(RNS) As a freshly minted rabbi, I was an Air Force chaplain at Itazuke Air Base in Japan. Two days after my arrival at the base, I was officially introduced to Itazuke’s commander. He was a gruff fighter pilot who in physical appearance and style of speaking could have been John Wayne’s clone.
The colonel did not ask me to sit down. He never looked up from his desk, made no eye contact with me, and muttered: “Chaplain, you Air Force ‘holy Joes’ need to dispense religion like toothpaste. Just squeeze out your religions for the troops. Frankly, I have no preference for a specific toothpaste or a particular religion; for me they are all the same. Welcome to Itazuke, Chaplain; do your duty and good luck.”
The meeting was over.
In a way, the base commander was correct. For many years, there were only three kinds of religious “toothpaste” in the military: Judaism, Catholicism and Protestantism. And for decades all chaplains wore one of two special insignias on their uniforms, a cross or two tablets with 10 Roman numerals symbolizing the Ten Commandments with a six-pointed Star of David above the tablets.
The Roman numerals were historically inappropriate, even insulting, since it was the despised Roman Empire that destroyed Judaism’s Holy Temple in Jerusalem in the year 70. So I was pleased when in 1981, the insignia’s Roman numbers were replaced with the first 10 letters of the Hebrew alphabet.
And the days are over when the U.S. military acknowledged only three major religious groups within its ranks. As of April, the Department of Defense officially recognized at least 221 religions, including Islam, Buddhism, Hinduism, Unitarianism, paganism, atheism, humanism and agnosticism, as well as Wicca, druidism and many more.
The extensive Pentagon list also differentiated among the various streams of Judaism and the diverse Protestant communities.[ad number=“2”]
A total of 22 percent of the men and women in today’s military list “none” when queried about their religious identification. As a result, all military personnel, whatever their religion or lack of one, must be afforded equal rights, privileges and protections.
This belated recognition of the rich religious diversity that exists today is an extraordinary change and is light-years away from one of the most shameful chapters in the long history of the American military chaplaincy.
On March 26, 1945, a now historic controversy erupted when Rabbi Roland Gittelsohn, a U.S. Navy chaplain who served with the Marines during the bitter and bloody battle of Iwo Jima, was invited to deliver the main memorial address at an interreligious dedication of the military cemetery on the tiny island. When several Christian chaplains objected to a Jew officiating over Christian graves, his invitation was withdrawn.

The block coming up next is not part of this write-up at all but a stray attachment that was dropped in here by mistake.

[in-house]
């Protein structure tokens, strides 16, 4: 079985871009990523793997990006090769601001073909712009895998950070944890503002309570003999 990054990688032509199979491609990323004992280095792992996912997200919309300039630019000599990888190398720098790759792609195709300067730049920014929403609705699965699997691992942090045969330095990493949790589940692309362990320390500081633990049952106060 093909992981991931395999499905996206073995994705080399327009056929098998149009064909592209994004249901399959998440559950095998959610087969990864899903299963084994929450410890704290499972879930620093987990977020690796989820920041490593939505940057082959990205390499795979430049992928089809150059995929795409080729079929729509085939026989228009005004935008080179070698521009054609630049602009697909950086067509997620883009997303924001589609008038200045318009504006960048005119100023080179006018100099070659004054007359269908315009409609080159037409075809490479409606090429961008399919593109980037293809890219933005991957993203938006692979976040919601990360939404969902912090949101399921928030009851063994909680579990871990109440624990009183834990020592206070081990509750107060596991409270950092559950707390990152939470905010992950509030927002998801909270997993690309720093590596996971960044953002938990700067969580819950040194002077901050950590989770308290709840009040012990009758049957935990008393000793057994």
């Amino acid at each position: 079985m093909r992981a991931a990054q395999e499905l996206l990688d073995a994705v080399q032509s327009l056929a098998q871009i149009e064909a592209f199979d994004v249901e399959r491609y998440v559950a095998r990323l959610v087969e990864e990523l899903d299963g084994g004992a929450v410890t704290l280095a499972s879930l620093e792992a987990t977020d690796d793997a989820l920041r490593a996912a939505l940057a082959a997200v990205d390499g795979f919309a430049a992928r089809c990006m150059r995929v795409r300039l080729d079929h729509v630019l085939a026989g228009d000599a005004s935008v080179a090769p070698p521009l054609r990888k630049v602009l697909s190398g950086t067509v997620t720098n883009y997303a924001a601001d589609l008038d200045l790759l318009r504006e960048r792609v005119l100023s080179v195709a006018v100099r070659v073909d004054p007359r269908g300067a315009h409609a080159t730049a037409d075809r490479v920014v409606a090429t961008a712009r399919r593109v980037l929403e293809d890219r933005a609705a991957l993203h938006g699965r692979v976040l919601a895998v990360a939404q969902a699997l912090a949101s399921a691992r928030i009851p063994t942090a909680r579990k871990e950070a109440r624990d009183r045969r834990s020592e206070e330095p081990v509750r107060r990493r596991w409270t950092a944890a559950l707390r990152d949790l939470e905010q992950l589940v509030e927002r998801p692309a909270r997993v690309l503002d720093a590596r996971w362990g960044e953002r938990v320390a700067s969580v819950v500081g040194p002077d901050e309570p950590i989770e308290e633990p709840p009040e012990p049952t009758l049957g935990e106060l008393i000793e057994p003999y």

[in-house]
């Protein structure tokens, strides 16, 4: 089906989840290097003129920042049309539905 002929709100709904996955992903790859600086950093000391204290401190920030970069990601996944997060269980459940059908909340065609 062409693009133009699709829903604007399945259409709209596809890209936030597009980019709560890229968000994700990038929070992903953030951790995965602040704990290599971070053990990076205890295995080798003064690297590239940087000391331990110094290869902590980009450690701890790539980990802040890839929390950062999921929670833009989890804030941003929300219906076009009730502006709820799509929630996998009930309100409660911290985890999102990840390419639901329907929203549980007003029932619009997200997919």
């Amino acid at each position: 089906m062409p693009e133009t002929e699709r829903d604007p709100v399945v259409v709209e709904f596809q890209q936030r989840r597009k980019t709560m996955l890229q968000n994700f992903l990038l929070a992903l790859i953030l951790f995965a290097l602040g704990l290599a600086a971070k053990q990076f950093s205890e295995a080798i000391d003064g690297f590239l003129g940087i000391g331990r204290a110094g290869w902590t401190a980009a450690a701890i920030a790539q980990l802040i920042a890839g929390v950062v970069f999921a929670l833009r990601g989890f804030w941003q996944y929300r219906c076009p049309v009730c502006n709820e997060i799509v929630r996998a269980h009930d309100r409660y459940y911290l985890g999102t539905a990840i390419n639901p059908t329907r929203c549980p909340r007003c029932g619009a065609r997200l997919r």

The interreligious dedication was scrapped and Gittelsohn instead dedicated a cemetery where only dead Jewish Marines were freshly buried. However, in a show of solidarity, three Christian chaplains attended the service. They were so deeply moved by the rabbi’s eloquent words they distributed his remarks to other military chaplains throughout the world.
Ironically, the powerful eulogy Gittelsohn had originally written for the aborted interreligious service, excerpted here, became the best-known and still widely read sermon of World War II:
“Here no man prefers another because of his faith or despises him because of his color. … Here there are no quotas of how many from each group are admitted or allowed. Among these men there is no discrimination. No prejudices. No hatred. Theirs is the highest and purest democracy. ... Whosoever of us lifts his hand in hate against a brother, or who thinks himself superior to those who happen to be in the minority, makes of this ceremony and the bloody sacrifice it commemorates, an empty, hollow mockery. … ”
After the war, Gittelsohn became the senior rabbi of Temple Israel in Boston, the author of many significant theological books and president of the Central Conference of American Rabbis.[ad number=“3”]
Shortly before his death in 1995, Gittelsohn offered the closing prayer at the Iwo Jima Memorial in Arlington, Va., commemorating the 50th anniversary of that horrific battle.
Gittelsohn reflected, “I have often wondered whether anyone would ever have heard of my Iwo Jima sermon had it not been for the bigoted attempt to ban it.”
I think even my base commander would recognize that Roland Gittelsohn and many other military chaplains “dispense” much more than spiritual “toothpaste.”
(Rabbi A. James Rudin is the American Jewish Committee’s senior interreligious adviser. His latest book is “Pillar of Fire: The Biography of Rabbi Stephen S. Wise,” published by Texas Tech University Press. He can be reached at jamesrudin.com)